The source added the “order to remove it has gone down really badly” as although not everyone wore the badge, it is “very popular among members of G Squadron”. He also added that the SAS regiment has been involved in numerous operations in Iraq and Afghanistan and have killed a dozens of enemy soldiers.

“Every time a new operator comes in and gets a kill, he gets the badge… It’s in recognition for the work he has done,” the source revealed.

They added that the ‘Punisher’ badge is “not a celebration of taking a life” but for putting himself “in a position where his own life has been put at risk”.

Trevor Coult, an ex-sergeant who won the Military Cross in Iraq and is the head of For Our Veterans, told the Star the order was “politically correct nonsense and ludicrous”. The British MoD declined to comment on the reports when contacted by The Sun Online.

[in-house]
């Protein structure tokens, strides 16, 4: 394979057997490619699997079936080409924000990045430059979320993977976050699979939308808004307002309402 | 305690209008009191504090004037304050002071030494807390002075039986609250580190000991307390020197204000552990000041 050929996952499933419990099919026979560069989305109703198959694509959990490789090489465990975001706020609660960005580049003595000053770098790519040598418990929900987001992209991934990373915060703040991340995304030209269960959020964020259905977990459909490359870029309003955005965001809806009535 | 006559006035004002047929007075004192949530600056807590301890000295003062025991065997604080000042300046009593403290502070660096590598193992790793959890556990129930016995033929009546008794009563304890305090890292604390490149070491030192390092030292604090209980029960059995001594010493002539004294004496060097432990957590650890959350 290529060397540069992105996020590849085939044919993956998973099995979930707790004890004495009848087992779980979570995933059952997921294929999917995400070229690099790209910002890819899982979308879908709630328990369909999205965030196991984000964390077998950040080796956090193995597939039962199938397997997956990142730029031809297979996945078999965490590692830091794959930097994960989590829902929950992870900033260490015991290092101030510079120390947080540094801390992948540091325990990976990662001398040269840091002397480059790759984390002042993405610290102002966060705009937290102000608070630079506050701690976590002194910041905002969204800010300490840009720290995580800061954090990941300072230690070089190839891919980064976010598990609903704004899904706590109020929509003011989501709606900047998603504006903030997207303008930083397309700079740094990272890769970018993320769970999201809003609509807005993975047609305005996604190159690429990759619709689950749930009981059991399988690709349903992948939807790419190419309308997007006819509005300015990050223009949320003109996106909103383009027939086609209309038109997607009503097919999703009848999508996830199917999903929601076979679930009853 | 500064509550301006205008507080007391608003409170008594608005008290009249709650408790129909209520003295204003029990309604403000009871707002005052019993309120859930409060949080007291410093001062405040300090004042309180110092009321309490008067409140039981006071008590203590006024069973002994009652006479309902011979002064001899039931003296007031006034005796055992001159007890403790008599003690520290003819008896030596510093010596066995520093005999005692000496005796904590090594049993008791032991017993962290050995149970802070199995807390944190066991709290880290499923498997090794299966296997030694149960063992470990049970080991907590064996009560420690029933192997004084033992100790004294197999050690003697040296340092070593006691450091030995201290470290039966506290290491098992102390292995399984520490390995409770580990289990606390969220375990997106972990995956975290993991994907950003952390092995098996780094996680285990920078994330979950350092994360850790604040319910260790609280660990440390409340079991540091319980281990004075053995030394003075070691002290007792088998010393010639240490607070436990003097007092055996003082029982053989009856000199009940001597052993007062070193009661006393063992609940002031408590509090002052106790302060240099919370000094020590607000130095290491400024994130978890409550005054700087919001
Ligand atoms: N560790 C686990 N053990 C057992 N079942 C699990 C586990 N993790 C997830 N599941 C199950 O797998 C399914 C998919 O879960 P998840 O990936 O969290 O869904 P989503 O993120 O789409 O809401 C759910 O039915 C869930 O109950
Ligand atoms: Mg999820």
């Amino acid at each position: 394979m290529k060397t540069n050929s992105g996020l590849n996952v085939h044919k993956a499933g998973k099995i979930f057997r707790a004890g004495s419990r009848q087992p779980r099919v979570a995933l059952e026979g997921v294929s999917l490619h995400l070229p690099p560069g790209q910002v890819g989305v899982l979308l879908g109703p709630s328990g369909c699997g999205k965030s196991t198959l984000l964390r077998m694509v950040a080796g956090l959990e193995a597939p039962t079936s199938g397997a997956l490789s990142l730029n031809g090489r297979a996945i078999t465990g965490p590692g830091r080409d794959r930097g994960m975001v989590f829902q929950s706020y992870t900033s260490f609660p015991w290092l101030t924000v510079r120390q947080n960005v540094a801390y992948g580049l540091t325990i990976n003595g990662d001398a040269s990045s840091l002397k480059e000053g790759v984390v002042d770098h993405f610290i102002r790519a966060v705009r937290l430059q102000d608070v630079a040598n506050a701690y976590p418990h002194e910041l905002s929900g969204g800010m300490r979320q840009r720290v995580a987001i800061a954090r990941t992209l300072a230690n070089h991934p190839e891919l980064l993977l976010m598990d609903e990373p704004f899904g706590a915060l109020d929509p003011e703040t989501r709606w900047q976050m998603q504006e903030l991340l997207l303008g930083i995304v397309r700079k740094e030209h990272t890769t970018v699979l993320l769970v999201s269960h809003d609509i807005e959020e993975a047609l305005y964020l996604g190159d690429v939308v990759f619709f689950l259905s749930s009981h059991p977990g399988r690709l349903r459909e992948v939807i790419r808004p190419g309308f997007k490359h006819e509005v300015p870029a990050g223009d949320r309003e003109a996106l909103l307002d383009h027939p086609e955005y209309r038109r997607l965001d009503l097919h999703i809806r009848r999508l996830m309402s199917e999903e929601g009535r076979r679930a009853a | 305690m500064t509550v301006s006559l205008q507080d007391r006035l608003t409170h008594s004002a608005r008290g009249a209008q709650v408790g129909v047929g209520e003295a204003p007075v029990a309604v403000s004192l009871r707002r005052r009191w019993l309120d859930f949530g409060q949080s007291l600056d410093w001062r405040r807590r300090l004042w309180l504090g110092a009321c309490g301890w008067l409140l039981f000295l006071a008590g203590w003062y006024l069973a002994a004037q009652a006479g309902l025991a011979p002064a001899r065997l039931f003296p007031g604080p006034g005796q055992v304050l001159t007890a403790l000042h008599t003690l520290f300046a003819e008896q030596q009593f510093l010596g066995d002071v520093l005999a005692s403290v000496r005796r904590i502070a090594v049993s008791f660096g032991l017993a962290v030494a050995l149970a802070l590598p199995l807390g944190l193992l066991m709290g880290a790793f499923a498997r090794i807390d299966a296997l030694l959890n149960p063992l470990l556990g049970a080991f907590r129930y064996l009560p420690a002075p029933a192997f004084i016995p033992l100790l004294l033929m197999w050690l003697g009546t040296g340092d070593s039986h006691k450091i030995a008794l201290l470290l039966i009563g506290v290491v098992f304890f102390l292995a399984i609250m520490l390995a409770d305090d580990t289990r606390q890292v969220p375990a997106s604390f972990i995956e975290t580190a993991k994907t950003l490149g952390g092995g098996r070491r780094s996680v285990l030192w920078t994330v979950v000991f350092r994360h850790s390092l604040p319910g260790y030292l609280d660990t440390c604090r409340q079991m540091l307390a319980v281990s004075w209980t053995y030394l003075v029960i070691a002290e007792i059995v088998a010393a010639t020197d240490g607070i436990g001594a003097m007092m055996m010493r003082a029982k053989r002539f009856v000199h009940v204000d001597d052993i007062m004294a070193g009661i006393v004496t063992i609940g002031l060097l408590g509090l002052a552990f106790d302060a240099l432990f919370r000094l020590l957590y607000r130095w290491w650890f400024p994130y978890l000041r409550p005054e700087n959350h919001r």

British Special Forces Lacks of Recruits



British Army soldiers boarding Chinook

British elite special forces, including SAS and SBS, are 200 soldiers short after ­recruitment plunged 20 percent. The lack of “good quality” soldiers has hit the Special Air Service (SAS), Special Boat Service (SBS) and SRR, the Special Reconnaissance Regiment. Hardest hit is the Special Boat Service, down in numbers by around 100. The SRR needs 60 and the celebrated Special Air Service – motto Who Dares Wins – is 40 light. Each unit normally has 340 to 400 operators.

Senior defense sources say the SBS and SRR are now classed as being “over-stretched” with troops deployed in Afghanistan, Iraq, the Baltic States and Africa. The shortage is being linked to cuts and a recruitment and retention crisis affecting the rest of the armed forces.